Introduction to Planetary Magic

Planetary Magic is a way to divide, categorize and organize any power, ability or attribute. In this case a system was initiated by the ancient Sumerian people, who observing the sky day and night, were able to identify seven heavenly bodies that moved in rhythms different from the Stars, which rotate in unison.

Planetary magic has long been a substantial component of the Western Mystery Tradition. While in modern Paganism elemental magic seems to predominate, a look through the grimoires of the Renaissance demonstrates that the seven ancient planets and seven days of the week were at that time a more common symbol set for evoking spirits and casting spells, while the elements were more often seen as part of the alchemical tradition. The planetary symbol set is thus highly suitable for advanced magical and mystical operations.

As you can see here, from a mystical standpoint the various visions corresponding to the planets reach much of the way up the Tree of Life and from a magical standpoint the planetary powers encompass most of what people want to do when they get into magic either using love spells, healing spells, wealth spells, and even curses in rituals.

In ancient times, the movements of the “planets” were easy to observe as different from the stars. Most of the stars rotated in unison, over the course of the night, but seven heavenly bodies could be counted in different rhythms. Fastest moving among them is the Moon, whose orbit has a periodicity of about 29 days.  Faint, but still observable much of the year also, Mercury travels its path every 59 days (or 88 days, it used to be believed). Venus at 243 days, the Sun itself at 365 days, Mars at 687 days, Jupiter at 12 years and elder Saturn takes 29 years to complete its circuit.

From Sumerian times, these unique heavenly bodies were seen as representations of the gods, if not gods themselves. And through the ages, the names of these planets have changed, but the roles of the gods they have been named for have changed very little. For example, in ancient Sumer, Enki was the name for the planet we now call Mercury, and they are both gods of information and communication. The Babylonians called the planet Mars by the name Nergal, who was also god of war. Our beloved planet Venus was Aphrodite in Greece, Astarte in Phoenicia, Ishtar in Babylon, and Inanna in ancient Sumer, love goddesses all of them. Solaris or Helios is the Sun god, Iuppiter or Jupiter is a god of kingship and growth, Selene or Luna is goddess of the Moon.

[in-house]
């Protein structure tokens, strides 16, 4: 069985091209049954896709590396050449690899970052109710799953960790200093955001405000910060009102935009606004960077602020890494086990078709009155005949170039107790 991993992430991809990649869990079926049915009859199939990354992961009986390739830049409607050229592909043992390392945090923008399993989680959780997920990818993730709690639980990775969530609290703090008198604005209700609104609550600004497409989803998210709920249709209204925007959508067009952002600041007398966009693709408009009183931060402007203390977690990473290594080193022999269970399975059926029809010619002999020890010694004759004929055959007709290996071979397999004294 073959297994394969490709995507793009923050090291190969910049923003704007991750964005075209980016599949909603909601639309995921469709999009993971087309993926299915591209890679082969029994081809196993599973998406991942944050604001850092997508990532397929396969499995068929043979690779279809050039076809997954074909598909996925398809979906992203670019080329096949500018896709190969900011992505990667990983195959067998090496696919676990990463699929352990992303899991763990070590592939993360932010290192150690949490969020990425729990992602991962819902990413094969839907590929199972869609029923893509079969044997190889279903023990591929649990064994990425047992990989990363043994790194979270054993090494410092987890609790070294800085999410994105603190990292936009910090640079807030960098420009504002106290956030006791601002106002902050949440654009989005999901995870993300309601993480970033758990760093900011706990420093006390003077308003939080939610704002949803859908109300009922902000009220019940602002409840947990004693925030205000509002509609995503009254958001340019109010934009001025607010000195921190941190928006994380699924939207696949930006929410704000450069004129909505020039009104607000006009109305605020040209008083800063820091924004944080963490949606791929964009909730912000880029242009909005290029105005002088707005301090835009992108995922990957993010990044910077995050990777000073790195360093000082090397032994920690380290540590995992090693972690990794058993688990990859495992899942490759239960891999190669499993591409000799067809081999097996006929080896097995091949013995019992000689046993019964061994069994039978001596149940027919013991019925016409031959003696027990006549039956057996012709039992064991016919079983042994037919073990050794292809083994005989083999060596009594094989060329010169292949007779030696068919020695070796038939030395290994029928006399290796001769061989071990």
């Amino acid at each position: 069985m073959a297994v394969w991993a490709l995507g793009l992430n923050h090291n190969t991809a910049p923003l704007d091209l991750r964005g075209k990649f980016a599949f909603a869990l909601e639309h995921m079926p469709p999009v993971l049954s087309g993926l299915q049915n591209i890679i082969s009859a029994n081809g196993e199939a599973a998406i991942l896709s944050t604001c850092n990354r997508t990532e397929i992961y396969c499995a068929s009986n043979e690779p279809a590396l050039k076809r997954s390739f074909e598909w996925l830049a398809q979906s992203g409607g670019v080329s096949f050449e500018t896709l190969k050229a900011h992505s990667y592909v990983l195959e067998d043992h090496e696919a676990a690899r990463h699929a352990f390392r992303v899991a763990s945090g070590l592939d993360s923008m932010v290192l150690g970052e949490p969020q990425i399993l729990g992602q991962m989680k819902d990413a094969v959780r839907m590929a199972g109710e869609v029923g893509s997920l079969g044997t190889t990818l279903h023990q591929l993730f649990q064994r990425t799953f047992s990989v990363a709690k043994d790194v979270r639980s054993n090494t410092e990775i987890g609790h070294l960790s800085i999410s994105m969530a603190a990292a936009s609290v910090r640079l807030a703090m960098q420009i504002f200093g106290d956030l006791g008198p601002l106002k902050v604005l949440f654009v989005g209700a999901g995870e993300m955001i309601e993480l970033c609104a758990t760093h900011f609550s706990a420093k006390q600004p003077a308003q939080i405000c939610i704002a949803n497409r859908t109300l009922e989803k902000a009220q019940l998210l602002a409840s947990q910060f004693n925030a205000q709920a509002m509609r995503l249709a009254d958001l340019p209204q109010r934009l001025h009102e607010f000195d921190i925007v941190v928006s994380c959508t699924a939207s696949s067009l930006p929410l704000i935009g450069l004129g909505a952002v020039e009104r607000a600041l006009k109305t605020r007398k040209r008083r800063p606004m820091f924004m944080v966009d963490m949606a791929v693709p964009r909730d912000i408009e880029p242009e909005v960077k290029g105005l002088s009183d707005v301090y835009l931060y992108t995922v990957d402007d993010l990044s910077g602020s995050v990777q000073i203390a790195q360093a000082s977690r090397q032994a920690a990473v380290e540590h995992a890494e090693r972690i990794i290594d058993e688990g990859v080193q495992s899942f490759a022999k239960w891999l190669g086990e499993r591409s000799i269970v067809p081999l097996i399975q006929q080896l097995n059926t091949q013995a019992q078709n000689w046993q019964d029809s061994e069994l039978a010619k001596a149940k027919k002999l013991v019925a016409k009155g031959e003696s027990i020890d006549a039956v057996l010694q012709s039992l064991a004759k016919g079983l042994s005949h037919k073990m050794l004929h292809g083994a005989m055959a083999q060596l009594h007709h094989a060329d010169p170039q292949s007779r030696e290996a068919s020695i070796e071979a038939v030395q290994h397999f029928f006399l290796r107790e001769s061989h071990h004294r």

Some astrologers and magicians have added Neptune, Uranus, and Pluto to the classic seven planets. These planets are not discernible to the eye without telescopes, and therefore they are not as familiar to humanity, and they have fewer Earthly correspondences. Neptune is viewed as a higher frequency of Venus, Uranus likewise is an octave over Mercury, and Pluto is the dark reflection of the Sun. Their distance from our planet makes magical correspondence much more tentative and not especially useful to most practitioners.

Most practically important to the modern practitioner is that the Seven Planets have contributed one of the most widespread conventions of civilized life: the seven day week.  Every day of the week, governed by its ruling Planet, indicates the most favorable day for any goal the Magician has in mind. The Planetary days of the week, along with the phases of the Moon govern the creation of magic, items, sigils or the like for use. Using this approach can often lend to powerful external effects one is looking to achieve.

Luna = Moon = Monday (Moon-day),
Mars = Mars = Tuesday (Norse Tiu, a war-god),
Mercurius = Mercury = Wednesday (Wodin or Odin, a scholar/magician god),
Iuppiter = Jupiter = Thursday (Thor, god of thunder),
Venus = Venus = Friday (named for Norse goddess of love Freya) and
Saturnus = Saturn = Saturday.
Sol = Sun = Sunday,

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